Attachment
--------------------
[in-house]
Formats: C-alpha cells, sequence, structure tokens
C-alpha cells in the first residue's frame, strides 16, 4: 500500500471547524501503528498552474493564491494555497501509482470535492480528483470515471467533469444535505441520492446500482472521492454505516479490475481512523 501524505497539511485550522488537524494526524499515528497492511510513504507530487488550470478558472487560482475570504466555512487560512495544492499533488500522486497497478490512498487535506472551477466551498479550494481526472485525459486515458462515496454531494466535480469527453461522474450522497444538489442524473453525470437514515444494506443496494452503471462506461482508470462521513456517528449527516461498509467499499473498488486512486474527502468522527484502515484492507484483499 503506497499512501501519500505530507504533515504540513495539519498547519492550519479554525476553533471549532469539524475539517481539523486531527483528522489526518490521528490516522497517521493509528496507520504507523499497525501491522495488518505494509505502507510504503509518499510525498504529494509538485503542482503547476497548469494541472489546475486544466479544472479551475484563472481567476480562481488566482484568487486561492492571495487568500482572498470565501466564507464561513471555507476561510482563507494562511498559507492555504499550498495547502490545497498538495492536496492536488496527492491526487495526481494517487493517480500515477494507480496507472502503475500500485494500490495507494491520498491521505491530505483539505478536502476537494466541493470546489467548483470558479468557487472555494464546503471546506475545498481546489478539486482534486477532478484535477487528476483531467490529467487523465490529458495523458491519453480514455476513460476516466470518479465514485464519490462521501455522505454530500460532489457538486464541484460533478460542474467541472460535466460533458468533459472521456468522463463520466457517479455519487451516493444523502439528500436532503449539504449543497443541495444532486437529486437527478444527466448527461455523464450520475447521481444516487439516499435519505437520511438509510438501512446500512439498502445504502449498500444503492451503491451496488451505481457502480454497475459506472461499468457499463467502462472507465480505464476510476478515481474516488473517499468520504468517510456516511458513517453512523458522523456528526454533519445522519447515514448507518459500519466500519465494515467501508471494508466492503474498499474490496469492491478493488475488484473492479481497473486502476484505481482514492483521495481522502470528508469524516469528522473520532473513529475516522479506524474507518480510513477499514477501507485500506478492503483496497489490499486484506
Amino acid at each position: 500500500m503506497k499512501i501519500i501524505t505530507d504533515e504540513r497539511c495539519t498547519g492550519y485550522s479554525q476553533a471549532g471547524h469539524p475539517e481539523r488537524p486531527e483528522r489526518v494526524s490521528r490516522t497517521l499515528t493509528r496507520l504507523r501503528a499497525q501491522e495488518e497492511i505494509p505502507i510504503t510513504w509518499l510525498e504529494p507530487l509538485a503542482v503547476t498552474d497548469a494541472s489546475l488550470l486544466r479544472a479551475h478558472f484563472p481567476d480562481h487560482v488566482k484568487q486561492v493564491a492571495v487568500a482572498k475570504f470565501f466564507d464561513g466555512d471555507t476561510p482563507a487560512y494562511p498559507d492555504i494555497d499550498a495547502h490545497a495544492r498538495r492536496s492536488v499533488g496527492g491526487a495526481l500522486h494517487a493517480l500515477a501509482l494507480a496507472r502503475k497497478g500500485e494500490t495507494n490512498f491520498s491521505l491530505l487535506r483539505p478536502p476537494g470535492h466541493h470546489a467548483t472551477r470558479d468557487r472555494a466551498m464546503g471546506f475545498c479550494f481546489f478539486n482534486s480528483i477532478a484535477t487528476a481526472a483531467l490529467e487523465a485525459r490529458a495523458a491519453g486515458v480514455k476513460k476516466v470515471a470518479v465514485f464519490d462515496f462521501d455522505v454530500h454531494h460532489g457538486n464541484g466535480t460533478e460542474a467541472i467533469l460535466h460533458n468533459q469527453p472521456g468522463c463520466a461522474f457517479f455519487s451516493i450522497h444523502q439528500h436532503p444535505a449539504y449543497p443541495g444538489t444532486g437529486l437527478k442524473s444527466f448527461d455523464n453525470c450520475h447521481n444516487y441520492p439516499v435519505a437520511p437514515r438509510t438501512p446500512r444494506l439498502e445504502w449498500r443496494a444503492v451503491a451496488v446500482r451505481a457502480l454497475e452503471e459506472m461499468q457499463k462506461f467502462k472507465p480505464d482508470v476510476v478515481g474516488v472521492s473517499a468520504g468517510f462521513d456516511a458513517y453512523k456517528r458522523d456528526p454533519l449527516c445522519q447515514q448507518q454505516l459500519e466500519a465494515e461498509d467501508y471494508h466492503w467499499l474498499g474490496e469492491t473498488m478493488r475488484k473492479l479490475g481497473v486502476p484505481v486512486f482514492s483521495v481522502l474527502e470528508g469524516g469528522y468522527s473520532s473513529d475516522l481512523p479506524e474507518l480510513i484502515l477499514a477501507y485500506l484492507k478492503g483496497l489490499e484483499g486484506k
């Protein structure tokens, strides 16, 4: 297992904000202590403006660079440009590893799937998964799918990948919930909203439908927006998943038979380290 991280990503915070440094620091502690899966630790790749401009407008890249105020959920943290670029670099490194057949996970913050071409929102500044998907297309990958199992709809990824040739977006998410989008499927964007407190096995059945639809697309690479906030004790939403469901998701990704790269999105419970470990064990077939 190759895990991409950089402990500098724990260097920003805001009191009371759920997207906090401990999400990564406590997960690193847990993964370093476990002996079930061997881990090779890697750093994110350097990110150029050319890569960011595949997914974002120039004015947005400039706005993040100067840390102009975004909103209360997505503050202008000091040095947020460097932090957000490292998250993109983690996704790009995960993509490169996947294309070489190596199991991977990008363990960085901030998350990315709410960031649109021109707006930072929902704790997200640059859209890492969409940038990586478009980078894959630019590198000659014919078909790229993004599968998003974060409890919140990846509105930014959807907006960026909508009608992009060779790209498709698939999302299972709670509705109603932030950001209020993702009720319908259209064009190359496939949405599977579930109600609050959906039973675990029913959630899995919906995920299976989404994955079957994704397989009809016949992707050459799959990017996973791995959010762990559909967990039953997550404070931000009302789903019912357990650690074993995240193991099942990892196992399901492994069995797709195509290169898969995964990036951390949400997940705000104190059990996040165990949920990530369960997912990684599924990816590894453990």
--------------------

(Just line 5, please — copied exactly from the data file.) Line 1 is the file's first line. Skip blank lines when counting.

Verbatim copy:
């Protein structure tokens, strides 16, 4: 297992904000202590403006660079440009590893799937998964799918990948919930909203439908927006998943038979380290 991280990503915070440094620091502690899966630790790749401009407008890249105020959920943290670029670099490194057949996970913050071409929102500044998907297309990958199992709809990824040739977006998410989008499927964007407190096995059945639809697309690479906030004790939403469901998701990704790269999105419970470990064990077939 190759895990991409950089402990500098724990260097920003805001009191009371759920997207906090401990999400990564406590997960690193847990993964370093476990002996079930061997881990090779890697750093994110350097990110150029050319890569960011595949997914974002120039004015947005400039706005993040100067840390102009975004909103209360997505503050202008000091040095947020460097932090957000490292998250993109983690996704790009995960993509490169996947294309070489190596199991991977990008363990960085901030998350990315709410960031649109021109707006930072929902704790997200640059859209890492969409940038990586478009980078894959630019590198000659014919078909790229993004599968998003974060409890919140990846509105930014959807907006960026909508009608992009060779790209498709698939999302299972709670509705109603932030950001209020993702009720319908259209064009190359496939949405599977579930109600609050959906039973675990029913959630899995919906995920299976989404994955079957994704397989009809016949992707050459799959990017996973791995959010762990559909967990039953997550404070931000009302789903019912357990650690074993995240193991099942990892196992399901492994069995797709195509290169898969995964990036951390949400997940705000104190059990996040165990949920990530369960997912990684599924990816590894453990």